Is Streaming the Future of Mobile Apps?
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Mobile devices may soon be connected to wireless networks, giving them the ability to run large applications without storing them locally.
Citrix Systems, Nortel Networks, and AppStream are amongst a handful of companies who hope to have mobile streaming technology up within a year. Using a technique known as application streaming, these firms aim to bring new functionality to handhelds and cell phones.
Following in the footsteps of Japan's Java-centred Mobile market, AppStream has honed in on Java as the language du jour of Wireless. It envisions Java-enabled cell phones featuring a menu of all the different apps available through service packages. These phones will store frequently used features locally whilst accessing others from network servers.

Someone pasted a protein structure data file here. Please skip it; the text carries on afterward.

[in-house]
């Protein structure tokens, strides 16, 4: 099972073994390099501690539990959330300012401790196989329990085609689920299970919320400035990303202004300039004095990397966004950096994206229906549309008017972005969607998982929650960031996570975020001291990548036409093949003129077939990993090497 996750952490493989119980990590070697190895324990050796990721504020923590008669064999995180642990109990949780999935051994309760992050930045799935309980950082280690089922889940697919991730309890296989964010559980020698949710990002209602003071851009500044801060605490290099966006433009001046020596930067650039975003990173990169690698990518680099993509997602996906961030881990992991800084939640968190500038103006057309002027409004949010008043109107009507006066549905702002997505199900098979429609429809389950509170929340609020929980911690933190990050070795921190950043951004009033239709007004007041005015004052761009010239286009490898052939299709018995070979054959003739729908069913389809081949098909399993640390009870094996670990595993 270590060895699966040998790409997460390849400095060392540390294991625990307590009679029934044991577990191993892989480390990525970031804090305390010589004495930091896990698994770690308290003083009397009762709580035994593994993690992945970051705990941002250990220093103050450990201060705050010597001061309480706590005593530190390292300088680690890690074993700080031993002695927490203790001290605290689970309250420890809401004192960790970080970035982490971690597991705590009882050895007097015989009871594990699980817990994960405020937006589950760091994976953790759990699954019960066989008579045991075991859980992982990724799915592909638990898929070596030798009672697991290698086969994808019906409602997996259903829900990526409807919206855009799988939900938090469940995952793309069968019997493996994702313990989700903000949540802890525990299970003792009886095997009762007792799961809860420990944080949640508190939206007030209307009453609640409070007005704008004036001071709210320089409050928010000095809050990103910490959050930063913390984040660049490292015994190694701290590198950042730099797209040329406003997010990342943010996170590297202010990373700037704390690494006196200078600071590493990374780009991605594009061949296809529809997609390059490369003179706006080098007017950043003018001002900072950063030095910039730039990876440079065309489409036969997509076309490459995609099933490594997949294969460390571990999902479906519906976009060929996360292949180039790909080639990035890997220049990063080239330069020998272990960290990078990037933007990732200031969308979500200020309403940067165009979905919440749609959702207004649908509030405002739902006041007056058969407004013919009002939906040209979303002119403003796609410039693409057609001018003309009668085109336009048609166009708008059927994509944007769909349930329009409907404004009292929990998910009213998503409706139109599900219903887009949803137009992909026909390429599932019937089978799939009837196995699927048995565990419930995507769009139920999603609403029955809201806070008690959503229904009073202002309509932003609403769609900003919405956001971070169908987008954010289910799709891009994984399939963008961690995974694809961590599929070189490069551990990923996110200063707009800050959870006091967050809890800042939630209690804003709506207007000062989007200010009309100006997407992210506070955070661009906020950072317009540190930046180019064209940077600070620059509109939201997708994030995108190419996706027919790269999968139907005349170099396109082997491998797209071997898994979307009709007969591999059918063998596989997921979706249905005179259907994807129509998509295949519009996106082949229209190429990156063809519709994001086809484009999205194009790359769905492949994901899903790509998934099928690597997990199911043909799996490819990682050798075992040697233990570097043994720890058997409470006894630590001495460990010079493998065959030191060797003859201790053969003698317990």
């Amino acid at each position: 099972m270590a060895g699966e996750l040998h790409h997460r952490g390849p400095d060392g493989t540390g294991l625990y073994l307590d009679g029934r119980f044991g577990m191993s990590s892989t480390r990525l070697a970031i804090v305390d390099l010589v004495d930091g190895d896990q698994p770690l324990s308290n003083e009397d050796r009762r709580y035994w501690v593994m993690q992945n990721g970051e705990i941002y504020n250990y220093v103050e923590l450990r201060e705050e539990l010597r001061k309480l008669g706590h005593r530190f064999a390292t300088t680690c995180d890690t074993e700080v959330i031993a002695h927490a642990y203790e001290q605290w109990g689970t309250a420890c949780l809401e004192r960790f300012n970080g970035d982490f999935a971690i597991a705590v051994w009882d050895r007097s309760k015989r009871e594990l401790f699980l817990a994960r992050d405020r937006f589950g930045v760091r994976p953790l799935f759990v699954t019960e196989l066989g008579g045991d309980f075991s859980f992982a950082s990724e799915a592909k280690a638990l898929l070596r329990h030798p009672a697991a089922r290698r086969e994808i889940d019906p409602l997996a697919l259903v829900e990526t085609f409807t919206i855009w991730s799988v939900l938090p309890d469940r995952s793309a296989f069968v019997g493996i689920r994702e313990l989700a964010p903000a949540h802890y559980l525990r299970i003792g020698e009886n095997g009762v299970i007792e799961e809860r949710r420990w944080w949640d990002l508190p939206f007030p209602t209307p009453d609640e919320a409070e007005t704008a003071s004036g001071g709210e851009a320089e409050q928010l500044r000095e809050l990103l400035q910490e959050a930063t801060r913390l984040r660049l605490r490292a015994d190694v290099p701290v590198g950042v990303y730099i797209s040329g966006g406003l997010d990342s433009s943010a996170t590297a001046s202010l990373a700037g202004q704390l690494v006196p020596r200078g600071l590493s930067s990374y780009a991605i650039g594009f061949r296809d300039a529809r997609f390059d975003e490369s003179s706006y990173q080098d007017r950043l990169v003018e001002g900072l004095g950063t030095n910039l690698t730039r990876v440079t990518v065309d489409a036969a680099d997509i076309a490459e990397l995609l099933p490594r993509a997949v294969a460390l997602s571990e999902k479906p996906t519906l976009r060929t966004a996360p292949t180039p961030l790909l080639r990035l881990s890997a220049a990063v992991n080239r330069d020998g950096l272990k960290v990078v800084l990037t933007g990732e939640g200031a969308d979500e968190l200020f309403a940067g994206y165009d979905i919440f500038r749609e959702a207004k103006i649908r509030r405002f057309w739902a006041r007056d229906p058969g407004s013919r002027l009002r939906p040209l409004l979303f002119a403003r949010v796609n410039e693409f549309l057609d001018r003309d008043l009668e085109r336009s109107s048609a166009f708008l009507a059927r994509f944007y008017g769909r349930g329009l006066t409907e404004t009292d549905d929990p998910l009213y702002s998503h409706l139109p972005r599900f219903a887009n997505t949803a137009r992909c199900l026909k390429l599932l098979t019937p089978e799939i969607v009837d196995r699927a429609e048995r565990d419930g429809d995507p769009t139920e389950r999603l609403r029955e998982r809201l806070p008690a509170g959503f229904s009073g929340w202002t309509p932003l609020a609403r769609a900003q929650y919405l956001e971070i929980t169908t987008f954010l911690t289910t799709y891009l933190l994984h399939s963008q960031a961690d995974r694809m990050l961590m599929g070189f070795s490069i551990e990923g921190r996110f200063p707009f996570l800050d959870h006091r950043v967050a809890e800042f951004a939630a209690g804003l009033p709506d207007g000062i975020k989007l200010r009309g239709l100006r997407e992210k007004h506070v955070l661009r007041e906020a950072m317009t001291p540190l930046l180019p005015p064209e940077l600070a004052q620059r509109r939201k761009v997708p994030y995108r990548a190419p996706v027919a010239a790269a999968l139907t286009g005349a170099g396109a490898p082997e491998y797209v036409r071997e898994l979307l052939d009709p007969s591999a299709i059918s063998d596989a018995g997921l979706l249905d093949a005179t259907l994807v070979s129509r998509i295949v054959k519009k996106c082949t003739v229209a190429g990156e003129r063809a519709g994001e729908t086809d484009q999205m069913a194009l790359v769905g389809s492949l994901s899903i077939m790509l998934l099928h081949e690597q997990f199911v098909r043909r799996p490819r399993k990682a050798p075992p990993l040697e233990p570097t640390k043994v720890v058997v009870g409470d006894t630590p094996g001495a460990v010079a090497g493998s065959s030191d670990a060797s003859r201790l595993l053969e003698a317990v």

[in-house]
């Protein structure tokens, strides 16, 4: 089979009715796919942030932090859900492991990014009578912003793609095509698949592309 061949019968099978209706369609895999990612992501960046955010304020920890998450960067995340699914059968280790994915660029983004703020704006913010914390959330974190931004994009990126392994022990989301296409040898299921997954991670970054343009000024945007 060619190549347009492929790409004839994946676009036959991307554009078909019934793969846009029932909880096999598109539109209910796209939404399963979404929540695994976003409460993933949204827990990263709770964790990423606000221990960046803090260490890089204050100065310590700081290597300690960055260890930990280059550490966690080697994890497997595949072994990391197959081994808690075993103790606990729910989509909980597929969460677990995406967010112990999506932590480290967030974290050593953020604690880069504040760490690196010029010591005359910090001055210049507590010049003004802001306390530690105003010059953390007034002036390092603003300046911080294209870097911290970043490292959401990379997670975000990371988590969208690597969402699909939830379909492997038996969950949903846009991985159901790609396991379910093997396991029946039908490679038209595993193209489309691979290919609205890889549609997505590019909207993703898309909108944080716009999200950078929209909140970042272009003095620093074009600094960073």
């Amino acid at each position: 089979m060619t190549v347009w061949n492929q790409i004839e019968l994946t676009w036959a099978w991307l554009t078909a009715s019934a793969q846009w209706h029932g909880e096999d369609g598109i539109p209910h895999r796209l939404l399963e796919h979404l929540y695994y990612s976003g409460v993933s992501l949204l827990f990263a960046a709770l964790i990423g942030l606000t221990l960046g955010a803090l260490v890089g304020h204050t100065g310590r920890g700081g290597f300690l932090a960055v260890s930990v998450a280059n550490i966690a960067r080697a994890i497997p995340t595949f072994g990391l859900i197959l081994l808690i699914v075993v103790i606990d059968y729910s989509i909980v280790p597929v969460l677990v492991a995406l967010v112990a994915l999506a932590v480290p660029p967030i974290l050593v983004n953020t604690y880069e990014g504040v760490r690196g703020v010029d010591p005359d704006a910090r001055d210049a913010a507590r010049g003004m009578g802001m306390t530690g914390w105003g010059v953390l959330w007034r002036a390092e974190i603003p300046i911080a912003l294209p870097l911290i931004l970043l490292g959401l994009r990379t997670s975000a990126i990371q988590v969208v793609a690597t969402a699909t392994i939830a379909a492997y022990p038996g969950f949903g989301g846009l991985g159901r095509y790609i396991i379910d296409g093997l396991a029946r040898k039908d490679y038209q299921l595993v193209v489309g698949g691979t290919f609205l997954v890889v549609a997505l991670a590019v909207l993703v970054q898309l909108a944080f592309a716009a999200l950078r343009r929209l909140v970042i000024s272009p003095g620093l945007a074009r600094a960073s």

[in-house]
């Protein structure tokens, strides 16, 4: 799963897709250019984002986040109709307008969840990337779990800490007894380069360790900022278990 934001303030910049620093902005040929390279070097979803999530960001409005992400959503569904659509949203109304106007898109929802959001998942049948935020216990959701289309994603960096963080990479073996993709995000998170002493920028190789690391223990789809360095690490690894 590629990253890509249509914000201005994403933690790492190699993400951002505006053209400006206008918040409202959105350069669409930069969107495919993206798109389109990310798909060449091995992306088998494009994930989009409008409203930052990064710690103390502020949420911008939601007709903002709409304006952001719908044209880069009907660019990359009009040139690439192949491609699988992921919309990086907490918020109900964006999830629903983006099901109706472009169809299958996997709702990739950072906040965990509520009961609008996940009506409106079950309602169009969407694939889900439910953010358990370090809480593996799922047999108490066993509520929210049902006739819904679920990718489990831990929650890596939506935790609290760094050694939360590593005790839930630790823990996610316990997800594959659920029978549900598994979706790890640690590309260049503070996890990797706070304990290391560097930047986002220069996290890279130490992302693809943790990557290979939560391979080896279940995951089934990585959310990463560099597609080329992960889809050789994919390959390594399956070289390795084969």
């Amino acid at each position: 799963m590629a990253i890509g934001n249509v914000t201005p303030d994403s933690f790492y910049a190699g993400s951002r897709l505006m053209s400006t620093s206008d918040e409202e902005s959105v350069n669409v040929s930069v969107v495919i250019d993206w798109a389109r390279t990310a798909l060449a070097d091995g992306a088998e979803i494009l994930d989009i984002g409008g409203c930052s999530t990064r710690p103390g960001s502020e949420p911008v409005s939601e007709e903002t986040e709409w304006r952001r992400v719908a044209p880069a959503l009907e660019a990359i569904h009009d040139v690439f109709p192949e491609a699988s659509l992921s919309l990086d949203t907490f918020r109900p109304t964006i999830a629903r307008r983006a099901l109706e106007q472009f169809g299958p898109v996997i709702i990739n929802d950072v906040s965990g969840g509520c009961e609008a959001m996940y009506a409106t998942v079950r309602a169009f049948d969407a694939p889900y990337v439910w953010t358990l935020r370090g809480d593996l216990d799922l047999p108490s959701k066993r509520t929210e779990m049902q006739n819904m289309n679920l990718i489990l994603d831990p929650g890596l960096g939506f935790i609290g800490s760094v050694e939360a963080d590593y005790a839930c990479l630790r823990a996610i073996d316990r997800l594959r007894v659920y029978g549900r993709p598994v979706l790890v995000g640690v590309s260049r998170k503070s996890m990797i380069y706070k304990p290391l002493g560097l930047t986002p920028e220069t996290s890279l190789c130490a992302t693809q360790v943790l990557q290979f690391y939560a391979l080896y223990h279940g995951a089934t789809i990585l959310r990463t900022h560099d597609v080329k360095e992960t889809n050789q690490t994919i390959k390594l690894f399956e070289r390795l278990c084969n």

In addition to running Japanese favourites such as Java-based chat, e-mail and video-games over its envisioned wireless network servers, AppStream technology should provide mobile users with richer interactive interfaces and continuous networked services. The company is currently pursuing several licensing agreements and envisions having its app streaming network up and running within a year.
Instead of breaking apps into their component parts and sending users various parts as and when they need them, Citrix Systems is busy devising technology that will handle all of the computational work necessitated by various applications.
The Citrix solution will require mobile users to load a program handhelds capable of channelling a compressed screen image onto their from a network.
This method would entail a continuous shuttling to-and-fro between the network and mobile devices of clicks, keystrokes and screen images and will undoubtedly require quite a powerful server bank. Unperturbed by the heady requirements, Motorolla has already signed a deal that sees them incorporating Citrix's technology.